• As further illustrated in FIG. 1, the problem model 102 includes domain descriptions from multiple agents 112 and a durative action 114. The domain descriptions can establish a well-defined world view for the problem model 102 and therefore provide a well-defined problem to which a solution is sought. The multiple agents 112 can include any particular number of individual agents. Accordingly, the multiple agents 112 can include between 1 and n agents, with n being larger than 1. According to at least one embodiment, the multiple agents 112 include many agents. According to another embodiment, the multiple agents 112 include more than two agents.
  • With regard to the durative action 114, and as used herein, the term “durative action” can refer to actions having a temporal component or an associated duration of time. As a non-limiting example, a durative action can include the action of performing a defined task such as walking from a first point to a second point on a defined geography. As a further non-limiting example, a durative action can include the action of performing a defined task such as depositing paint on an area of a wall or building. Other durative actions are contemplated, and the examples provided herein are not to be construed as limiting in any manner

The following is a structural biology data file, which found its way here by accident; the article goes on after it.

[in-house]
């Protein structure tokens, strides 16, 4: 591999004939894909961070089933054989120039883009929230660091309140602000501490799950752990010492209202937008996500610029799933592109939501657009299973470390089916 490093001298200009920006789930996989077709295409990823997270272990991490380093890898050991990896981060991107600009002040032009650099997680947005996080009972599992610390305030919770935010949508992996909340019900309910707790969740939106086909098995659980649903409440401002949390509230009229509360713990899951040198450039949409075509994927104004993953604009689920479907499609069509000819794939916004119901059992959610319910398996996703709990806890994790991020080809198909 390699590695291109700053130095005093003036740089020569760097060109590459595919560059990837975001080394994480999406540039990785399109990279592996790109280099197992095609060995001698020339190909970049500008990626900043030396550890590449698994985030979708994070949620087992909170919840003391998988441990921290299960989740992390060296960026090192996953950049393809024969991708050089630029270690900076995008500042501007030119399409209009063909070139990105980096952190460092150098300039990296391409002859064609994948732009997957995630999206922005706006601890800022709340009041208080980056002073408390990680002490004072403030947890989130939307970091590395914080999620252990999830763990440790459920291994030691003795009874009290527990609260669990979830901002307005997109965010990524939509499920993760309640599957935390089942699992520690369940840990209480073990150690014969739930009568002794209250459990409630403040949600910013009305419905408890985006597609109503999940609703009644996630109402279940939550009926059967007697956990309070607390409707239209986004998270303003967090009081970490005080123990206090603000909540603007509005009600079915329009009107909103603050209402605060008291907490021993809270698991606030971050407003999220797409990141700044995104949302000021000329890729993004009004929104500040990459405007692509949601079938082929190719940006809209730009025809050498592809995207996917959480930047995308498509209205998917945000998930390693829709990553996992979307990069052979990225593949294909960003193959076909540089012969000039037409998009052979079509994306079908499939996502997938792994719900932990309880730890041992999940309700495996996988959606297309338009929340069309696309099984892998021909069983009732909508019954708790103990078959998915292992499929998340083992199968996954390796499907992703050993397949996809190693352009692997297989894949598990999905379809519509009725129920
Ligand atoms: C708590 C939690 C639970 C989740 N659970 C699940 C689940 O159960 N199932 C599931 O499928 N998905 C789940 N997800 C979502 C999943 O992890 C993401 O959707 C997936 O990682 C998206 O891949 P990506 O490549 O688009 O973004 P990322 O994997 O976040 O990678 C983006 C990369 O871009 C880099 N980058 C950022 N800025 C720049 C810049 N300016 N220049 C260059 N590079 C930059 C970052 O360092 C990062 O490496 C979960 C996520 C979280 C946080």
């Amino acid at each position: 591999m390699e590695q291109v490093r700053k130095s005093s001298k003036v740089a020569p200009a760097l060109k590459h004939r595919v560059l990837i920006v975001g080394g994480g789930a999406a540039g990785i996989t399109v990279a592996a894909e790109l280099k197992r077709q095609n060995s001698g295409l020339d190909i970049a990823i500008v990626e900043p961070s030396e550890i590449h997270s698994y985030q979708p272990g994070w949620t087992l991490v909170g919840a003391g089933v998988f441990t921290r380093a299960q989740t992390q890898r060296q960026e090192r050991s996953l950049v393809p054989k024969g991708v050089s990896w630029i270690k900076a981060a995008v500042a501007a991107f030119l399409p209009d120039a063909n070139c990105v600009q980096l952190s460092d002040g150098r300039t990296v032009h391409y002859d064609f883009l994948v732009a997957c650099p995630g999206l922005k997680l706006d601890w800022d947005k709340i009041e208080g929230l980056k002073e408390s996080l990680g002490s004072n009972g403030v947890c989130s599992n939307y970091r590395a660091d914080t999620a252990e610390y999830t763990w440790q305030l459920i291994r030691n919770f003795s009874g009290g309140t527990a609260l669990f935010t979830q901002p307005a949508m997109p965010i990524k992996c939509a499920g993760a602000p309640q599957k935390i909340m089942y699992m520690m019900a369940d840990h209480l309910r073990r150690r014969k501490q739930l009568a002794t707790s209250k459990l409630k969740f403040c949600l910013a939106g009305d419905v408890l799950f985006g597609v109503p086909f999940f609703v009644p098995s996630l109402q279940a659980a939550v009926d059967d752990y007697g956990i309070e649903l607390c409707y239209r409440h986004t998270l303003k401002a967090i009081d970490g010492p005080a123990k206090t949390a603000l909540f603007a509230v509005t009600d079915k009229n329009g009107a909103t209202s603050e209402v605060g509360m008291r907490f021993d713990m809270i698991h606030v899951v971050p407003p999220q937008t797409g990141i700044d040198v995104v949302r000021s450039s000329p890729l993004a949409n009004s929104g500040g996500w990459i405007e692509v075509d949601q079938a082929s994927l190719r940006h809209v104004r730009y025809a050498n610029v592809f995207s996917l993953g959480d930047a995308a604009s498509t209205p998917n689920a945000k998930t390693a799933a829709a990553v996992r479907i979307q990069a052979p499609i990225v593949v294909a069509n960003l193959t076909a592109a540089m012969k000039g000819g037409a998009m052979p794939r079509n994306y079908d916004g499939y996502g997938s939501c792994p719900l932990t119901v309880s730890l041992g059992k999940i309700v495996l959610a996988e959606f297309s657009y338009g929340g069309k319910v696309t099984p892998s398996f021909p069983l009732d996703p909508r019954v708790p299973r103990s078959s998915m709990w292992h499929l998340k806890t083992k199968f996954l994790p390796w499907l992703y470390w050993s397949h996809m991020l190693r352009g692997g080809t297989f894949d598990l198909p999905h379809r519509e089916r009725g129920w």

• Additionally, the at least partially ordered sequence of observations 104 can include fluent conditions and/or other conditions that change over time. Fluent conditions are conditions that change over time, and can include a variety of conditions associated with the domain descriptions of the problem model 102. These fluent conditions can include, for example, degradation of an object, traffic within a loading dock, weather conditions over a defined geography, and other suitable conditions. The at least partially ordered sequence of observations 104 can also include other forms of conditions, including but not limited to, unreliable conditions. These unreliable conditions can include noisy conditions, inconsistent conditions, missing conditions, or other suitable conditions. Generally, as used herein, a noisy condition can be a condition that cannot be explained by the actions of a plan for a particular a goal. Other fluent conditions, conditions that change over time, and/or unreliable conditions are also contemplated, and the examples provided herein are not to be construed as limiting in any manner Thus, according to embodiments of this disclosure, all forms of observations and conditions, including unreliable observations, unreliable conditions, noisy observations, noisy conditions, missing observations, and missing conditions, can be applicable.